Us, the volunteers at the RSPB Haweswater reserve today had an end of year trip down to Leighton Moss, just outside Cumbria, driven and lunched by our knowledgeable RSPB staffers Spike and Dave. OK - it was a Christmas trip.
We got a treat with Bearded tits, a Cetti's warbler, Marsh tits, side-by-side Redshank and Spotted Redshank, and a Kingfisher to finish off - with clear December visibility while the light lasted.
Walking towards the Public Hide, we soon heard Water rails' unusual shrieking, almost like a bird of prey. About 10 Bearded Tits were coming to the grit trays by the footpath. The others identified a Cetti's warbler by the path - I got a glimpse of the cocked tail, a bit like a Wren but much bigger. A pair of reed buntings also came down to the path.
There wasn't a vast array on the water at the Public Hide, but plenty of Coots and Tufted duck, with a cormorant going overhead. The path round through the trees to the Lower Hide was plentiful, with a first for me, Marsh tits, and 3 Treecreepers, Bullfinch, Goldfinch, Robin, Chaffinch, Great tit, Siskin, Blue tit and Long-tailed tit, with some plentiful ear fungus and candle snuff fungus.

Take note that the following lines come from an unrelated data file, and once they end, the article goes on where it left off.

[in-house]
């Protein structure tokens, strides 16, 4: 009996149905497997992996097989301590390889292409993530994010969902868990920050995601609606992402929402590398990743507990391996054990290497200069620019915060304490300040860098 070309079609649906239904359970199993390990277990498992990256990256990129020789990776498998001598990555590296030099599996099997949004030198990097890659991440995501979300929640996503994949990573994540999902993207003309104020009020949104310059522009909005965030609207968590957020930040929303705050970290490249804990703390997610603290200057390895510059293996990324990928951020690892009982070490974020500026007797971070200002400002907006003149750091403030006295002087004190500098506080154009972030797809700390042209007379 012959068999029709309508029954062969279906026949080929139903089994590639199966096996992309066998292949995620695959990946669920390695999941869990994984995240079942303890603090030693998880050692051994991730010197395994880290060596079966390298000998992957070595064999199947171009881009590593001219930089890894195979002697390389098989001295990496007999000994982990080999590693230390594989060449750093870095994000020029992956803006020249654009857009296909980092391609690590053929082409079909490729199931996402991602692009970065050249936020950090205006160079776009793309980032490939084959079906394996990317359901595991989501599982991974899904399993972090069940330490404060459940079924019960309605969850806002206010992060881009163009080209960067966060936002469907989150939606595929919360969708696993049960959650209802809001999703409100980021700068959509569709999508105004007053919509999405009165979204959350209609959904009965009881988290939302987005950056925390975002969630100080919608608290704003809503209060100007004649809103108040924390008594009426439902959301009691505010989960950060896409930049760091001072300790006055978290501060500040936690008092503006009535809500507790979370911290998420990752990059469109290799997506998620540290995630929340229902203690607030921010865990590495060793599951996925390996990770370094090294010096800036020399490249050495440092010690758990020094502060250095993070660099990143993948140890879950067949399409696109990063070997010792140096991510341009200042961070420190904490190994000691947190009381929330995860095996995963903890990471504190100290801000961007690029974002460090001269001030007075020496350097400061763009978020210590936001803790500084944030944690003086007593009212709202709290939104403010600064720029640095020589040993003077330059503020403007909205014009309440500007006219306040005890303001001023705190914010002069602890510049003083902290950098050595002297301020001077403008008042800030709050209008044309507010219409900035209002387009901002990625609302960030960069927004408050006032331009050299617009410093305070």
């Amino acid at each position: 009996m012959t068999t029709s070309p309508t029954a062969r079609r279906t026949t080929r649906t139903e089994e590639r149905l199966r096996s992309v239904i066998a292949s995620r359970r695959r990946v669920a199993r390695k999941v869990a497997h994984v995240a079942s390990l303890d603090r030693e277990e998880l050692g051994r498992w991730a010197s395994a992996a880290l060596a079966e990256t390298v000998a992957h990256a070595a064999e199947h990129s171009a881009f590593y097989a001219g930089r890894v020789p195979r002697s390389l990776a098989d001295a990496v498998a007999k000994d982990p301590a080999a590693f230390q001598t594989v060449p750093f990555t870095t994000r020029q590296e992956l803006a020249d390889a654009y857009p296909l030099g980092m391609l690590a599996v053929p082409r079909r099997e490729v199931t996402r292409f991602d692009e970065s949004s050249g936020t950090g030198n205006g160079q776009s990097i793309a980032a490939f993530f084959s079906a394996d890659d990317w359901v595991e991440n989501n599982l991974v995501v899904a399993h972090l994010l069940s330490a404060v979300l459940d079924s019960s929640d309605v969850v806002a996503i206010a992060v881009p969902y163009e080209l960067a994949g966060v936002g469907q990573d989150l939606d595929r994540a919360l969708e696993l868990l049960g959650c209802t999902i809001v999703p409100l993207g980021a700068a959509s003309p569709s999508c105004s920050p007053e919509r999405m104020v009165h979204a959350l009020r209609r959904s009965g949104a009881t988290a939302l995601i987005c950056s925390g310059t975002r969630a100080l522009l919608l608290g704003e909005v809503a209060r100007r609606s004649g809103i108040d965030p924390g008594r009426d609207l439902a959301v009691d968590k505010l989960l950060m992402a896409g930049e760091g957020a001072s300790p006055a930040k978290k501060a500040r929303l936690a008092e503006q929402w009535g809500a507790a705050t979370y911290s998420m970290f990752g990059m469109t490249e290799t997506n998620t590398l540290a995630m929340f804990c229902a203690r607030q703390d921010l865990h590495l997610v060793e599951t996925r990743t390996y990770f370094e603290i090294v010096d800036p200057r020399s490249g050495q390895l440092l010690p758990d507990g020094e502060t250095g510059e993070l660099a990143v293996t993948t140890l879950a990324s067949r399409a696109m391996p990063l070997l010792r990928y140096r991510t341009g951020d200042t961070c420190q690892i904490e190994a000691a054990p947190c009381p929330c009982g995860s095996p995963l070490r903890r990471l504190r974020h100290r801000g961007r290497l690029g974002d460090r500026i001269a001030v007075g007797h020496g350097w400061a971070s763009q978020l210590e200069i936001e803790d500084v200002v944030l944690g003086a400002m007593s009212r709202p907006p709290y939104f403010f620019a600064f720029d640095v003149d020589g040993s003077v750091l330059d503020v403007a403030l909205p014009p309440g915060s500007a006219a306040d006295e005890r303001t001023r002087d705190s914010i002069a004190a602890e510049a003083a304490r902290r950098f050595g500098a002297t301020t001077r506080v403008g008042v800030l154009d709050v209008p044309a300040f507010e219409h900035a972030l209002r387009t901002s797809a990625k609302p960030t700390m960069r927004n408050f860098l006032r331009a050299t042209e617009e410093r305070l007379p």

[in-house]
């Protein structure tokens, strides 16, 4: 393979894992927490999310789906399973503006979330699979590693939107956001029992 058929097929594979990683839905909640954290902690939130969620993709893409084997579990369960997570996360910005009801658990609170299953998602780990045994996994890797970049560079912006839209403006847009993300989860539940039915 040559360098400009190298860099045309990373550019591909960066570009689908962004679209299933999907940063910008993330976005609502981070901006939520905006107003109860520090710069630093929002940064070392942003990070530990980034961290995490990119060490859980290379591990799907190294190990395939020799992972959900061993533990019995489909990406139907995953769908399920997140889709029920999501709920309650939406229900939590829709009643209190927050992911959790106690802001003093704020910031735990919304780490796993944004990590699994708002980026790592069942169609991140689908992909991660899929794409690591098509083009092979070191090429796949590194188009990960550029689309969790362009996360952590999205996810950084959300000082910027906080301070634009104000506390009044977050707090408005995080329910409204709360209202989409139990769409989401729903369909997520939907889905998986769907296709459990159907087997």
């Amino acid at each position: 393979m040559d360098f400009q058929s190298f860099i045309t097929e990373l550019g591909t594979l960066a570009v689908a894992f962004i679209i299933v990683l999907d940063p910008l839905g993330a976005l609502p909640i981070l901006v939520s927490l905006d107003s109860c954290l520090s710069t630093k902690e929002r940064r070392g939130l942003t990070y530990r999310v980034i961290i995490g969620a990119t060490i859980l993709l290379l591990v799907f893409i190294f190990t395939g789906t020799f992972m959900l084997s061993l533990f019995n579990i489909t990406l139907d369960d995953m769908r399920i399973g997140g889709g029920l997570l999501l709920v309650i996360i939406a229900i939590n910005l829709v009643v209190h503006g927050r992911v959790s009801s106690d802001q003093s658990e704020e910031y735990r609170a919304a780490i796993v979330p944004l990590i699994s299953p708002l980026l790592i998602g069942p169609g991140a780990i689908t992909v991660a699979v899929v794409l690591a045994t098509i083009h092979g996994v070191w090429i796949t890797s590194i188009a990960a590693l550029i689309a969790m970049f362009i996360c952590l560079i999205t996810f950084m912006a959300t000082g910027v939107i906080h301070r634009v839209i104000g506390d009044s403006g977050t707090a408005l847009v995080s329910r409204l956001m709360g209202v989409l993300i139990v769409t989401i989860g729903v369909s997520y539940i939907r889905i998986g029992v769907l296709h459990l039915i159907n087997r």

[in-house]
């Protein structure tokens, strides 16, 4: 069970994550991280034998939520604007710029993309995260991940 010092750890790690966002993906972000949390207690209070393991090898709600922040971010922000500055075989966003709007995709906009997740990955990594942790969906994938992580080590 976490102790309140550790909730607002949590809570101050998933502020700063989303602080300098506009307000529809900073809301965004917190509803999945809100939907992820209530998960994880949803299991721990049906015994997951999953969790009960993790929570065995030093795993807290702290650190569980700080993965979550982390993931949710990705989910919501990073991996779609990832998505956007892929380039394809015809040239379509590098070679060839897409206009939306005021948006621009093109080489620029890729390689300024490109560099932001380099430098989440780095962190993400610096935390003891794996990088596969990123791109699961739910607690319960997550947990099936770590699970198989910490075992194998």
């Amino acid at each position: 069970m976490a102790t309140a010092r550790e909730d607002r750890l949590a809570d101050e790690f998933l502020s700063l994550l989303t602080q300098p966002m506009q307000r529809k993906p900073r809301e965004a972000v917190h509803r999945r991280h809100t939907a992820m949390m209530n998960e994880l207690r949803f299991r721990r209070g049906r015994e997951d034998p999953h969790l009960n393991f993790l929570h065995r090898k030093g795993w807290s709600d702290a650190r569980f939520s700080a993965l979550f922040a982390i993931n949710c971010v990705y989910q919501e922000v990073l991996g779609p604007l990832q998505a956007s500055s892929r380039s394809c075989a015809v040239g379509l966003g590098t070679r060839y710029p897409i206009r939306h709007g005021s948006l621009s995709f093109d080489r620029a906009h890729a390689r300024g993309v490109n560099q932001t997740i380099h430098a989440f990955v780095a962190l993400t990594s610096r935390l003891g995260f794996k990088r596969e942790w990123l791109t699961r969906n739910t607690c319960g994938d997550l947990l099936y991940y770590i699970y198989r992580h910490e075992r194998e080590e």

At the Lower Hide, we saw Gadwall close up, Teal, Wigeon, Greylag geese, Cormorant and a Black-headed gull. On the way back to some large cakes we picked up some Spindle red fruit.
In the afternoon we headed round to the "salt water" hides Allen and Eric Morecambe, the latter sloping downwind. There was a ringed Raven but we couldn't get a close view. Lots of Lapwing were a delight. Spike spotted a Spotted Redshank and we were able to see it right beside an ordinary Redshank as a good comparison: longer straighter bill and longer legs. There was also Shelduck, Shoveler, Pintail, Mute Swan, Greenshank and Gray Heron. "It's all about birds of prey" said Dave, unsuccessfully scanning all the visible fenceposts - though we finished off with fine views of a Kingfisher on close-by fence-posts.
On the way back we parked in a nearby layby to view the starlings. Only a few were seen, but we were rewarded with lots of Little Egrets like cotton wool in a distant tree coming into roost - after a while they moved more into the tree undergrowth. I estimated by 30 but Spike insists that flocks are always undercounted, so it could have been more.